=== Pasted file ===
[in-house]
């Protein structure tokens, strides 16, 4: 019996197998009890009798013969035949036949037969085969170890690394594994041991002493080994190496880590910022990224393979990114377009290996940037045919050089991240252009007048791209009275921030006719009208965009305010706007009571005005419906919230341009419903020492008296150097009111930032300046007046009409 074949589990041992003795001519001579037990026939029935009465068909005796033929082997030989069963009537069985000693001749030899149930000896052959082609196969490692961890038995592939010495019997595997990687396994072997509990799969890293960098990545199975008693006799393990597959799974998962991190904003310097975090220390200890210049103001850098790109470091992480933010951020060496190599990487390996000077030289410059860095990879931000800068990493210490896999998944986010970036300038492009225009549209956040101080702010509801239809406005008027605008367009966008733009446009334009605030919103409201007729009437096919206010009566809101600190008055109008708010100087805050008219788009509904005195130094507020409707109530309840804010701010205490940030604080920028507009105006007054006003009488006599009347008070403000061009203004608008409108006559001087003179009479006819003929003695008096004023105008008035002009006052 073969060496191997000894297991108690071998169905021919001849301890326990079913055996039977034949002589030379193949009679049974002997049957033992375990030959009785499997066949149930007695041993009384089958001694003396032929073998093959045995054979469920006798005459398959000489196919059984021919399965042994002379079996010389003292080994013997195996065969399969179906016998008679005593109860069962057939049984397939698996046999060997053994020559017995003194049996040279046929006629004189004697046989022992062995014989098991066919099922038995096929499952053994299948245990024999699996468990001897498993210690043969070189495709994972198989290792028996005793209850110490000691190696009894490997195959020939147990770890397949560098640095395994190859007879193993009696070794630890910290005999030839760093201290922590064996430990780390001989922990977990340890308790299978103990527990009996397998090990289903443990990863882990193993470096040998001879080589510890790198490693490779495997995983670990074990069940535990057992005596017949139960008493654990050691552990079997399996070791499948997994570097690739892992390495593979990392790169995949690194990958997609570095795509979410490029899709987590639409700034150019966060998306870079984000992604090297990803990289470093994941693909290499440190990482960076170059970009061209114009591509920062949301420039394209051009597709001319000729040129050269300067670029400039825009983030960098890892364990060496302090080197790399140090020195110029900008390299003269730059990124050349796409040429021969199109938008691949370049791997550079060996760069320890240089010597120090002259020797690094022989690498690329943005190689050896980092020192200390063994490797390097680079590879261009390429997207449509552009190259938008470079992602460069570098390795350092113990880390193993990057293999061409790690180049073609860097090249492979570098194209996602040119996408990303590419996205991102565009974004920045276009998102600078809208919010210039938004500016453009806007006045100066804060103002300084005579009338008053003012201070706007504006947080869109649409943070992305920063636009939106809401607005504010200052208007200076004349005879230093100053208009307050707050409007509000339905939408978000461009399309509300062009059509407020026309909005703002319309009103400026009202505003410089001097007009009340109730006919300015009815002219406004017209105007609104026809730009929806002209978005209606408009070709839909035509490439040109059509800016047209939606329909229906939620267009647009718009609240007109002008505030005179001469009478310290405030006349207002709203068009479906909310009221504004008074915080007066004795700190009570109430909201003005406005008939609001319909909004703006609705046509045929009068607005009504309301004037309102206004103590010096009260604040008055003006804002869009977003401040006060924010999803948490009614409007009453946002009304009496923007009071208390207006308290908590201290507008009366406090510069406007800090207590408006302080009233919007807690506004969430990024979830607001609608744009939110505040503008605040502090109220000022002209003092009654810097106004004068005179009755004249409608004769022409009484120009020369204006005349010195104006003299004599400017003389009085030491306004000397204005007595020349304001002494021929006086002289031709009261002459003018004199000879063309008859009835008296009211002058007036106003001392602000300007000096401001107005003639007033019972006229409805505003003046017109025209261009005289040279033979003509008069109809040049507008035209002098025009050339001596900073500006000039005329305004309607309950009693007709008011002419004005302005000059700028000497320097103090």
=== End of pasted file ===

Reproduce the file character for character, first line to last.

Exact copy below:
[in-house]
């Protein structure tokens, strides 16, 4: 019996197998009890009798013969035949036949037969085969170890690394594994041991002493080994190496880590910022990224393979990114377009290996940037045919050089991240252009007048791209009275921030006719009208965009305010706007009571005005419906919230341009419903020492008296150097009111930032300046007046009409 074949589990041992003795001519001579037990026939029935009465068909005796033929082997030989069963009537069985000693001749030899149930000896052959082609196969490692961890038995592939010495019997595997990687396994072997509990799969890293960098990545199975008693006799393990597959799974998962991190904003310097975090220390200890210049103001850098790109470091992480933010951020060496190599990487390996000077030289410059860095990879931000800068990493210490896999998944986010970036300038492009225009549209956040101080702010509801239809406005008027605008367009966008733009446009334009605030919103409201007729009437096919206010009566809101600190008055109008708010100087805050008219788009509904005195130094507020409707109530309840804010701010205490940030604080920028507009105006007054006003009488006599009347008070403000061009203004608008409108006559001087003179009479006819003929003695008096004023105008008035002009006052 073969060496191997000894297991108690071998169905021919001849301890326990079913055996039977034949002589030379193949009679049974002997049957033992375990030959009785499997066949149930007695041993009384089958001694003396032929073998093959045995054979469920006798005459398959000489196919059984021919399965042994002379079996010389003292080994013997195996065969399969179906016998008679005593109860069962057939049984397939698996046999060997053994020559017995003194049996040279046929006629004189004697046989022992062995014989098991066919099922038995096929499952053994299948245990024999699996468990001897498993210690043969070189495709994972198989290792028996005793209850110490000691190696009894490997195959020939147990770890397949560098640095395994190859007879193993009696070794630890910290005999030839760093201290922590064996430990780390001989922990977990340890308790299978103990527990009996397998090990289903443990990863882990193993470096040998001879080589510890790198490693490779495997995983670990074990069940535990057992005596017949139960008493654990050691552990079997399996070791499948997994570097690739892992390495593979990392790169995949690194990958997609570095795509979410490029899709987590639409700034150019966060998306870079984000992604090297990803990289470093994941693909290499440190990482960076170059970009061209114009591509920062949301420039394209051009597709001319000729040129050269300067670029400039825009983030960098890892364990060496302090080197790399140090020195110029900008390299003269730059990124050349796409040429021969199109938008691949370049791997550079060996760069320890240089010597120090002259020797690094022989690498690329943005190689050896980092020192200390063994490797390097680079590879261009390429997207449509552009190259938008470079992602460069570098390795350092113990880390193993990057293999061409790690180049073609860097090249492979570098194209996602040119996408990303590419996205991102565009974004920045276009998102600078809208919010210039938004500016453009806007006045100066804060103002300084005579009338008053003012201070706007504006947080869109649409943070992305920063636009939106809401607005504010200052208007200076004349005879230093100053208009307050707050409007509000339905939408978000461009399309509300062009059509407020026309909005703002319309009103400026009202505003410089001097007009009340109730006919300015009815002219406004017209105007609104026809730009929806002209978005209606408009070709839909035509490439040109059509800016047209939606329909229906939620267009647009718009609240007109002008505030005179001469009478310290405030006349207002709203068009479906909310009221504004008074915080007066004795700190009570109430909201003005406005008939609001319909909004703006609705046509045929009068607005009504309301004037309102206004103590010096009260604040008055003006804002869009977003401040006060924010999803948490009614409007009453946002009304009496923007009071208390207006308290908590201290507008009366406090510069406007800090207590408006302080009233919007807690506004969430990024979830607001609608744009939110505040503008605040502090109220000022002209003092009654810097106004004068005179009755004249409608004769022409009484120009020369204006005349010195104006003299004599400017003389009085030491306004000397204005007595020349304001002494021929006086002289031709009261002459003018004199000879063309008859009835008296009211002058007036106003001392602000300007000096401001107005003639007033019972006229409805505003003046017109025209261009005289040279033979003509008069109809040049507008035209002098025009050339001596900073500006000039005329305004309607309950009693007709008011002419004005302005000059700028000497320097103090």